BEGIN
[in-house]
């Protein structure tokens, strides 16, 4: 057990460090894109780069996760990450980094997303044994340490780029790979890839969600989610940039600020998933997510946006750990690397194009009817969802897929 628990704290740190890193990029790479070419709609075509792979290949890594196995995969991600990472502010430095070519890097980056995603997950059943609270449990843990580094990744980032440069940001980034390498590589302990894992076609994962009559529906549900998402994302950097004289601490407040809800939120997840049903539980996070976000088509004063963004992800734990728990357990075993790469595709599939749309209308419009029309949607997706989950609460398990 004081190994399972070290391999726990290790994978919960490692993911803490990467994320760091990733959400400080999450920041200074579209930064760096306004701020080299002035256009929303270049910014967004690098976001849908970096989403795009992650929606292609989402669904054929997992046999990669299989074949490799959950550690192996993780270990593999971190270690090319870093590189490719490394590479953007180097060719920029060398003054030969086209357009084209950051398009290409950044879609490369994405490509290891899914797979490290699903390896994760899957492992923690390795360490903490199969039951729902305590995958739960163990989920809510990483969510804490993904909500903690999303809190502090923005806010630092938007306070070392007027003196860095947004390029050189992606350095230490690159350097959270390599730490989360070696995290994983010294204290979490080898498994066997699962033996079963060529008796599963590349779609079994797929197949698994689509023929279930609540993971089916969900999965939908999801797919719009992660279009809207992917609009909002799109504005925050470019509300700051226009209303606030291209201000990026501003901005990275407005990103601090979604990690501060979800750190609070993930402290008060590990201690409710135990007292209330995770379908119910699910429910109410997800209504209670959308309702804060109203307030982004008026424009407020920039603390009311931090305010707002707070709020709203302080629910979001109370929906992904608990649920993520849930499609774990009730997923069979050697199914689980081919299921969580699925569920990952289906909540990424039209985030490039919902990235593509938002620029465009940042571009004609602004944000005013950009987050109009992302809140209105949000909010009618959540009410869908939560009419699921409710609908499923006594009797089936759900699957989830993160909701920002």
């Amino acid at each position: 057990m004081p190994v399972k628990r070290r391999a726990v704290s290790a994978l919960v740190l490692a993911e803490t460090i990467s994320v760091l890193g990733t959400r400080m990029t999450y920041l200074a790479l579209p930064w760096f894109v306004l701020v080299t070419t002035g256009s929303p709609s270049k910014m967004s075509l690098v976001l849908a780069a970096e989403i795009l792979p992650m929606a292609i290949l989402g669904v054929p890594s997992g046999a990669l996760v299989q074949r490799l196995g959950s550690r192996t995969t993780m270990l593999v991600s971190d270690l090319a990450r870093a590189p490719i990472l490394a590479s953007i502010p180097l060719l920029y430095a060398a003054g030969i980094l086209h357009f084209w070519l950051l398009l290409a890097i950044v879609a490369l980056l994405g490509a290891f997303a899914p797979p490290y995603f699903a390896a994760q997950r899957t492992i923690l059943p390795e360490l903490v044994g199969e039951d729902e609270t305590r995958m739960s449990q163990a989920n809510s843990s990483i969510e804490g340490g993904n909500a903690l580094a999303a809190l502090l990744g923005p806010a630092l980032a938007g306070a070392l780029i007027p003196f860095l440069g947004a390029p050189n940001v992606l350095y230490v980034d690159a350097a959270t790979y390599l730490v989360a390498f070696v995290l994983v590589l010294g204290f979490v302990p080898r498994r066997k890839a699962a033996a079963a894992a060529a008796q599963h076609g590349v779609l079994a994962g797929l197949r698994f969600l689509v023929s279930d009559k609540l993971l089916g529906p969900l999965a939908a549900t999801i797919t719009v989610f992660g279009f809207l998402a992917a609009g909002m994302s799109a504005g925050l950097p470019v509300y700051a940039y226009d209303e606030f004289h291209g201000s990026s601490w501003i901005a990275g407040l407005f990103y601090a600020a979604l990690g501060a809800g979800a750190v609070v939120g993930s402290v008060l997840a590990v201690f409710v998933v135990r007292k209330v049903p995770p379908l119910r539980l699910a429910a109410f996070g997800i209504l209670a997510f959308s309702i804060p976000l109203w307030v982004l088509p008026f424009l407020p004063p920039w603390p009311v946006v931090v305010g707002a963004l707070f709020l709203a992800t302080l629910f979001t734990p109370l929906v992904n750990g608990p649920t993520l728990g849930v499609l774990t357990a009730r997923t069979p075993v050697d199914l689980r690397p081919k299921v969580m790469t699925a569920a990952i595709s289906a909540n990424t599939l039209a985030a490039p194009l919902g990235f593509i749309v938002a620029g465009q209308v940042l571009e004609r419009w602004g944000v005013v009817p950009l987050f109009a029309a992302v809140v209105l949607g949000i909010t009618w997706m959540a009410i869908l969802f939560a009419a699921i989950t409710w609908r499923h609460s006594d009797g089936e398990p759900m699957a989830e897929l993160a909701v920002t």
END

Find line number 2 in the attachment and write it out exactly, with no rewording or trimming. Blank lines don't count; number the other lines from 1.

């Protein structure tokens, strides 16, 4: 057990460090894109780069996760990450980094997303044994340490780029790979890839969600989610940039600020998933997510946006750990690397194009009817969802897929 628990704290740190890193990029790479070419709609075509792979290949890594196995995969991600990472502010430095070519890097980056995603997950059943609270449990843990580094990744980032440069940001980034390498590589302990894992076609994962009559529906549900998402994302950097004289601490407040809800939120997840049903539980996070976000088509004063963004992800734990728990357990075993790469595709599939749309209308419009029309949607997706989950609460398990 004081190994399972070290391999726990290790994978919960490692993911803490990467994320760091990733959400400080999450920041200074579209930064760096306004701020080299002035256009929303270049910014967004690098976001849908970096989403795009992650929606292609989402669904054929997992046999990669299989074949490799959950550690192996993780270990593999971190270690090319870093590189490719490394590479953007180097060719920029060398003054030969086209357009084209950051398009290409950044879609490369994405490509290891899914797979490290699903390896994760899957492992923690390795360490903490199969039951729902305590995958739960163990989920809510990483969510804490993904909500903690999303809190502090923005806010630092938007306070070392007027003196860095947004390029050189992606350095230490690159350097959270390599730490989360070696995290994983010294204290979490080898498994066997699962033996079963060529008796599963590349779609079994797929197949698994689509023929279930609540993971089916969900999965939908999801797919719009992660279009809207992917609009909002799109504005925050470019509300700051226009209303606030291209201000990026501003901005990275407005990103601090979604990690501060979800750190609070993930402290008060590990201690409710135990007292209330995770379908119910699910429910109410997800209504209670959308309702804060109203307030982004008026424009407020920039603390009311931090305010707002707070709020709203302080629910979001109370929906992904608990649920993520849930499609774990009730997923069979050697199914689980081919299921969580699925569920990952289906909540990424039209985030490039919902990235593509938002620029465009940042571009004609602004944000005013950009987050109009992302809140209105949000909010009618959540009410869908939560009419699921409710609908499923006594009797089936759900699957989830993160909701920002």